Covering your joints properly to provide insulation during the cold season can go a long way in relieving the pain. Scarves, socks, jackets and warm winter clothes can also be work. This ensures that body heat is not lost and that the joints do not stiffness from the cold. Also, wearing clothes that are right can help to bring down the inflammation. There are therapy gloves available in the market for specifically helping people suffering from arthritis.
2. Stay Active
For everyone, exercise and keeping active is important for their wellbeing. It is even more important for people with arthritis. A little light exercise can go a long way in ensuring that stiffness doesnt occur. Yoga, stretching and walking are considered to be enough exercises for people with arthritis.
Regular massages on affected joints are also recommended as they get the blood flowing and this keeps the joints warm.
3. Eating Nutritious Meals
Eating foods that offer the body the required nutrients also plays a major role when it comes to relieving symptoms of arthritis. Calcium and vitamin D are the essential nutrients required by people suffering from arthritis. Calcium helps to regenerate the bones while vitamin D absorbs the calcium.
4. Adapt Better Lifestyle Habits
5. See a Doctor
Are There Other Things I Can Do To Help My Arthritis Pain
Yes. Making sure that you dress appropriately for your activity will help. If you are going for a walk, wear comfortable, layered clothing. A shirt with a sweater and maybe a light jacket would be a good choice.
This will help you stay warm and if the weather changes you can easily put on or remove articles of clothing with ease. One heavy item like a wool sweater might not keep you as warm as different layers of fabric. Also, make sure that you are wearing supportive clothing for your body movements and shoes. That might mean wearing compression socks, stockings, or gloves.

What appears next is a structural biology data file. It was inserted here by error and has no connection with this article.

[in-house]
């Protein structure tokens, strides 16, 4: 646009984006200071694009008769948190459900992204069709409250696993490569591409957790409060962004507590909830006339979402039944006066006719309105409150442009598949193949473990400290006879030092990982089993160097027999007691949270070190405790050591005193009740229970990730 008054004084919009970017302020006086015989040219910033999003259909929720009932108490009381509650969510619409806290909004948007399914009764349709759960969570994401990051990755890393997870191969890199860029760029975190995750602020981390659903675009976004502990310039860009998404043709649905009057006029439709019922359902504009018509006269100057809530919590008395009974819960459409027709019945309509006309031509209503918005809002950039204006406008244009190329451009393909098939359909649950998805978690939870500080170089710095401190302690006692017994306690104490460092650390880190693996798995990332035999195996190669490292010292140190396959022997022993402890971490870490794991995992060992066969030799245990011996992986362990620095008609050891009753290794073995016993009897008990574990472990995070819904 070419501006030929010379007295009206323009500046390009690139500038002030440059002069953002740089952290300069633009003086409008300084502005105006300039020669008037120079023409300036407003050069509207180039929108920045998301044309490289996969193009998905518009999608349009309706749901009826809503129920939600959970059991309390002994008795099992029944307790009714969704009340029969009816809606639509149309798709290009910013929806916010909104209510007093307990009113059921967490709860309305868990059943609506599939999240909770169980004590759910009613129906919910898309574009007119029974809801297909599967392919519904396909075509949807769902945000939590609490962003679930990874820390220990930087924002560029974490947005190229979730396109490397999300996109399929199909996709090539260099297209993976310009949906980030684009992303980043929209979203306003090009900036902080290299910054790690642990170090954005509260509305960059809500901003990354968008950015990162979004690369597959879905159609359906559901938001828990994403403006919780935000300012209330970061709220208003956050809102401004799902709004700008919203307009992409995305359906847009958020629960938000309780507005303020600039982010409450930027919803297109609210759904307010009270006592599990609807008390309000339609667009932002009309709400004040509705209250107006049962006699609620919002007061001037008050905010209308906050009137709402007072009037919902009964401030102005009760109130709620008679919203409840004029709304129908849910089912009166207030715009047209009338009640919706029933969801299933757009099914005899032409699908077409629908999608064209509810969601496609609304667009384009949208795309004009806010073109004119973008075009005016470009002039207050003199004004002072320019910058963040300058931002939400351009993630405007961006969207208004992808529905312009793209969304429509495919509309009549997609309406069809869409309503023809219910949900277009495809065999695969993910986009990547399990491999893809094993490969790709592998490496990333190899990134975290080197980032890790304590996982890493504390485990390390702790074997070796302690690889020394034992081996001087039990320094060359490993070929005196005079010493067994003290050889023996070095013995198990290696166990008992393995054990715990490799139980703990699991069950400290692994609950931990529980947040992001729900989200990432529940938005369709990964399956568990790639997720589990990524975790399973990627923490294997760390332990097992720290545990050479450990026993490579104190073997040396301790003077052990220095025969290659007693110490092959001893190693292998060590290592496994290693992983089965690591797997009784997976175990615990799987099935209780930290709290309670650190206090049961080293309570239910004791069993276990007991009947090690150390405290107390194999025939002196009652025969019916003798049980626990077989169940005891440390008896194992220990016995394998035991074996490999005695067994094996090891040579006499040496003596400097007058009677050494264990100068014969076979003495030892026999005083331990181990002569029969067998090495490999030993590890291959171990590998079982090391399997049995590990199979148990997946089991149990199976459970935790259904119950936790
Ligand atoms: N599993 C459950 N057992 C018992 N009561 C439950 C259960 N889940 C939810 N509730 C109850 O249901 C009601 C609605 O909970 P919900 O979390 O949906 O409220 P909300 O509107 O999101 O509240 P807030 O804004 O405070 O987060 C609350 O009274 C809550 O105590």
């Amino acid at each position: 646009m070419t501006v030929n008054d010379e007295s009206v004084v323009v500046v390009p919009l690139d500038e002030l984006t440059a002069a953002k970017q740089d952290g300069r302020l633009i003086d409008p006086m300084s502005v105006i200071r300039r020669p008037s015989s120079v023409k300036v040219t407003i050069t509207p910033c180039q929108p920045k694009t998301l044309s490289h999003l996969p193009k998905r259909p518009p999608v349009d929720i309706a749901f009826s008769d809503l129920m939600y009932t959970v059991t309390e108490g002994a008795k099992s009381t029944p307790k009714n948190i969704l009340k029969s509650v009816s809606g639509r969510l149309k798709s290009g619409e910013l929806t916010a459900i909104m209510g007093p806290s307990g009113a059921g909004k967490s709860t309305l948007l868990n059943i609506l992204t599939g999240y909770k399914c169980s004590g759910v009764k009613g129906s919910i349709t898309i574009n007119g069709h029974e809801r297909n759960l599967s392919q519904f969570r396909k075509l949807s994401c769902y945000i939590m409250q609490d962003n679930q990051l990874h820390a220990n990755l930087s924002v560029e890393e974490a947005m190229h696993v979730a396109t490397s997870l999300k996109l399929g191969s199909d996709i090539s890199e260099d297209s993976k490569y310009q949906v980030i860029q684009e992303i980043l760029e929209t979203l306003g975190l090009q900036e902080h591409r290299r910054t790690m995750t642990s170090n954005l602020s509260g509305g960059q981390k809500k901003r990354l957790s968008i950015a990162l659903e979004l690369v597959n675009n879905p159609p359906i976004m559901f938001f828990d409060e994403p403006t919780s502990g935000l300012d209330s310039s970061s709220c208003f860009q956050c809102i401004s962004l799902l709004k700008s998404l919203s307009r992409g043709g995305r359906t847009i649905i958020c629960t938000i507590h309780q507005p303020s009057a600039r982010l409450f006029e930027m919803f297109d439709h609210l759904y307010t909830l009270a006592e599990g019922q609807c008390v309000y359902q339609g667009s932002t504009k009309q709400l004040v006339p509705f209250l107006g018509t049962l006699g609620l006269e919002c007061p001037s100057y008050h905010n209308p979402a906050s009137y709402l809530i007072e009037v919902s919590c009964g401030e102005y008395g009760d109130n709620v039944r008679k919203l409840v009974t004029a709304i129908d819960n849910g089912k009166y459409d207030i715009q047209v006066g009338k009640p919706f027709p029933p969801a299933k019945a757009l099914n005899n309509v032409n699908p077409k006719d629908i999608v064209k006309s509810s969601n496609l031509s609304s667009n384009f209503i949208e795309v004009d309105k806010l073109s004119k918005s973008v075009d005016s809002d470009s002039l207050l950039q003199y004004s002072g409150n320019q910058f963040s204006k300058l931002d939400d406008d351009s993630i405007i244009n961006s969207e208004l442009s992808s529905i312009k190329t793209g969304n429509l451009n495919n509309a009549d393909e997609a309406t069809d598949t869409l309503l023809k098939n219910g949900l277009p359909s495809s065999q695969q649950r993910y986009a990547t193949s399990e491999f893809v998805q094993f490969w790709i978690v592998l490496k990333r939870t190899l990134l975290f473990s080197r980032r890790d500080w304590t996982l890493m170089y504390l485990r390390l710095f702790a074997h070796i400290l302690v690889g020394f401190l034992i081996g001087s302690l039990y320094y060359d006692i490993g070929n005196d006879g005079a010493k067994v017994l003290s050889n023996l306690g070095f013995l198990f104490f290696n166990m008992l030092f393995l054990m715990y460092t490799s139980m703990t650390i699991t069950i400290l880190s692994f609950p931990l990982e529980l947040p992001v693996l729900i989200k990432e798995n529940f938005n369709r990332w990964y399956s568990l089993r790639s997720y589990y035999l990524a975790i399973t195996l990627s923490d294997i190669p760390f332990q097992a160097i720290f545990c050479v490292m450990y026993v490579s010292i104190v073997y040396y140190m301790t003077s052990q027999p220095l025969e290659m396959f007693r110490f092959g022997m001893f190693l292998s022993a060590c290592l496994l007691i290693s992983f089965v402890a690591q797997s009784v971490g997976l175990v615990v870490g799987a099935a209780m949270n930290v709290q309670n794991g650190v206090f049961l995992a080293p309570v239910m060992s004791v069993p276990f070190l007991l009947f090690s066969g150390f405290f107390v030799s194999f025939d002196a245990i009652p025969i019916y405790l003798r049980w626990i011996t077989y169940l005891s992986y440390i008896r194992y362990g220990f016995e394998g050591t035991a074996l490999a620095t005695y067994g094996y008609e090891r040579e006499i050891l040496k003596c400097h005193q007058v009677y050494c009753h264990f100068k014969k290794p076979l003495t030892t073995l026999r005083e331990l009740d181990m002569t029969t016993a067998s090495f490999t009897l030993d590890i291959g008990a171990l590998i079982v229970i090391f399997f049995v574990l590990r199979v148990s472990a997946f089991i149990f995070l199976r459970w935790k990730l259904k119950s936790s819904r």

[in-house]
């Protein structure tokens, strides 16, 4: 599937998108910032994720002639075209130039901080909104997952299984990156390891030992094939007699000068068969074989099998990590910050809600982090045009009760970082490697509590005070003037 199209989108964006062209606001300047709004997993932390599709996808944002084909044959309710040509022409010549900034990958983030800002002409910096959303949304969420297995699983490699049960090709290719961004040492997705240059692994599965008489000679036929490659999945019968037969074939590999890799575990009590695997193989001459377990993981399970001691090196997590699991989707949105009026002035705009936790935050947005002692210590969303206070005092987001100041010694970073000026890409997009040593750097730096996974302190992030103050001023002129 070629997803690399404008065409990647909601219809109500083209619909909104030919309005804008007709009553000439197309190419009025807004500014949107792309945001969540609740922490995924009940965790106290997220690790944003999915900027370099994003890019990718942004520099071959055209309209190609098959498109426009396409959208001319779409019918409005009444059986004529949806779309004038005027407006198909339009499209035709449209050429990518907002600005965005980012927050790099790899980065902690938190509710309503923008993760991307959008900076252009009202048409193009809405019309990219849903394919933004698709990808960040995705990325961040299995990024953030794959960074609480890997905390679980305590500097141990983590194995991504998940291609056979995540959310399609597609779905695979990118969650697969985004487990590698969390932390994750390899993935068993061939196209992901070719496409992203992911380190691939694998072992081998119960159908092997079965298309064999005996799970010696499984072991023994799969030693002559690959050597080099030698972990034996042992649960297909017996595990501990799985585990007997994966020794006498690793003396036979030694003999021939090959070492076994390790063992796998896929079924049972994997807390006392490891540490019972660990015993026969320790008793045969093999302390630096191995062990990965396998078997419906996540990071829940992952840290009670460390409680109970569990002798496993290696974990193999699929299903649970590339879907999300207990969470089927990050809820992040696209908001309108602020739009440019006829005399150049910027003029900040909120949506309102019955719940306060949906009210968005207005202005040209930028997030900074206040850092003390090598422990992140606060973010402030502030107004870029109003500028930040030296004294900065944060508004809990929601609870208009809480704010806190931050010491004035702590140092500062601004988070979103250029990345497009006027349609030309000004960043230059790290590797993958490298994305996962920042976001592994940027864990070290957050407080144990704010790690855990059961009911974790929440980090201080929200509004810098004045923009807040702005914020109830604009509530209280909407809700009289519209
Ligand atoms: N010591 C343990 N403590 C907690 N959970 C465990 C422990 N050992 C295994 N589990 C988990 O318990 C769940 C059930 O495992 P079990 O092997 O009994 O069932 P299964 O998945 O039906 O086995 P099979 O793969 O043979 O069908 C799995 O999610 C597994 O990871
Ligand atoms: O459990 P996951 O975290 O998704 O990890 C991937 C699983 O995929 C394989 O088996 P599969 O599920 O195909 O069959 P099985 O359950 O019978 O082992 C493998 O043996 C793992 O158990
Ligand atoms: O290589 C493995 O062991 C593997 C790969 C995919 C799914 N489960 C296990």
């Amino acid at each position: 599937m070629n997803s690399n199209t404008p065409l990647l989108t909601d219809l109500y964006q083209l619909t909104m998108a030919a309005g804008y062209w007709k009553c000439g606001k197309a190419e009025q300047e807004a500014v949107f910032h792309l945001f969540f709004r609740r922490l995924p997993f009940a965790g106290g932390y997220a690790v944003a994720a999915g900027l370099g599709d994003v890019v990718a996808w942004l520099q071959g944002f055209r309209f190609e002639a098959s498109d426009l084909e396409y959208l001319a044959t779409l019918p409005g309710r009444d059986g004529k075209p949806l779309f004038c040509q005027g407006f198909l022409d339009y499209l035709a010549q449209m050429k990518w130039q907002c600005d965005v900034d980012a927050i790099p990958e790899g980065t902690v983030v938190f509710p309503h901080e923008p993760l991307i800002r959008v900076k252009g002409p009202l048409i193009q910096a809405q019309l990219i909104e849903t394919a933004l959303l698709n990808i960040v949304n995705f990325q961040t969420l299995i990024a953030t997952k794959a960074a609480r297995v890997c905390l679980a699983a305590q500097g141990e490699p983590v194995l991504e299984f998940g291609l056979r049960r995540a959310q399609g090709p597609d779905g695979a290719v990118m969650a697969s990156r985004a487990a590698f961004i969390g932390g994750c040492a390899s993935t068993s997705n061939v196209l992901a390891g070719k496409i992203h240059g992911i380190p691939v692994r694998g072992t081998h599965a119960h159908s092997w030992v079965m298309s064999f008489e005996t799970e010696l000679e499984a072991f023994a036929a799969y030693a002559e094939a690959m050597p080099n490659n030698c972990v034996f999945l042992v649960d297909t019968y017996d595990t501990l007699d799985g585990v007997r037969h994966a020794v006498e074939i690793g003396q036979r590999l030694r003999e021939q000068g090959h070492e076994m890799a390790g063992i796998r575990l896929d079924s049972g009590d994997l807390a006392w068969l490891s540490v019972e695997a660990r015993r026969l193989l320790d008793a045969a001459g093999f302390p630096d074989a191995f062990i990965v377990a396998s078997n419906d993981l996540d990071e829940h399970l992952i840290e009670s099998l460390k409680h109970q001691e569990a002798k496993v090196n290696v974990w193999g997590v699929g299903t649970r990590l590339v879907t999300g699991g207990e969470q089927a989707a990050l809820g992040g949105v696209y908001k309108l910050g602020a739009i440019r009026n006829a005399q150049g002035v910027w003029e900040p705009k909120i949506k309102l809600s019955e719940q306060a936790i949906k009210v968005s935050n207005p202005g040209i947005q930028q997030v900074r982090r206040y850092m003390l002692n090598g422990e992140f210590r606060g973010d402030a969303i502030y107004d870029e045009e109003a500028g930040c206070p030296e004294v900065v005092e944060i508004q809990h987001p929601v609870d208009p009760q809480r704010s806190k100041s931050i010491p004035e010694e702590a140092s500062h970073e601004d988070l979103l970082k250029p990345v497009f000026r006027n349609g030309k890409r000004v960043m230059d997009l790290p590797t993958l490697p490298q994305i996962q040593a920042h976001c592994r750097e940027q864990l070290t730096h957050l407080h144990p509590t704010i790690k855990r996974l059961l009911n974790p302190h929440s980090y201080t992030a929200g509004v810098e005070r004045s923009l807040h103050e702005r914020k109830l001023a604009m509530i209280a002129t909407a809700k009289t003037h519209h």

During the winter, some people might wear compression gloves and then mittens over them so that their fingers are kept together and warm within the mittens. Well-fitting shoes or boots will help keep you steady on your feet. During colder winter months, you can lose a lot of heat through the top of your head. Wearing a hat will help keep the heat from escaping when you are outside. If you must go out in winter weather, make sure you take your time.
If you occasionally use a cane to assist in walking, make sure you have it with you. Even areas known for warm weather can occasionally have rain, snow, sleet, and ice. Walking with a cane can help you steady yourself, especially if it is windy outside.
So What To Do To Prevent The Aches And Pains
During winter dressing warmly is the key. Paying special attention to the head, hands and feet, as majority of heat is lost from the body’s extremities. Some helpful winter dressing tips include:
- Wear loose layers when going outdoors. Layers traps body heat to keep you warm.
- Wear mittens or gloves to protect your hands.
- Wear a hat or beanie to protect your head.
- Wear a scraf to protect your neck.
- Wear socks and waterproof boots to avoid getting feet wet or damp.
The cold and damp weather can also cause changes to peoples exercise plans. We have an instinct during winter to hibernate however, a lack of physical activity will cause joints to become stiff. Exercise eases arthritis pain. It increases strength and flexibility, reduces joint pain, and helps combat fatigue. To manage arthritic conditions during the cooler months, individuals need to plan physical activities that are easy to do during winter, such as:
- Walking indoors, such as around shopping centres
- Household chores, like vacuuming
- Swimming indoors, such as Hydrotherapy
- Taking an aerobics or yoga class
- Listening to music and dancing
- Using the stairs instead of the elevator
- Stretching or doing light exercises while watching TV
Exercise doesn’t have to be boring. Anything that keeps you moving works.
So when your joints start to warn you of miserable weather ahead, plan a warm routine of indoor exercise, rustle up your cosy clothing, or book yourself a two month holiday to a warmer destination!
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Ways To Help Arthritis Pain In Winter
- Reviewed by:
- Dr Rhianna McClymont, Lead GP at Livi
Need to speak to a GP today?
- Omega-3 oils could have anti-inflammatory effects on joints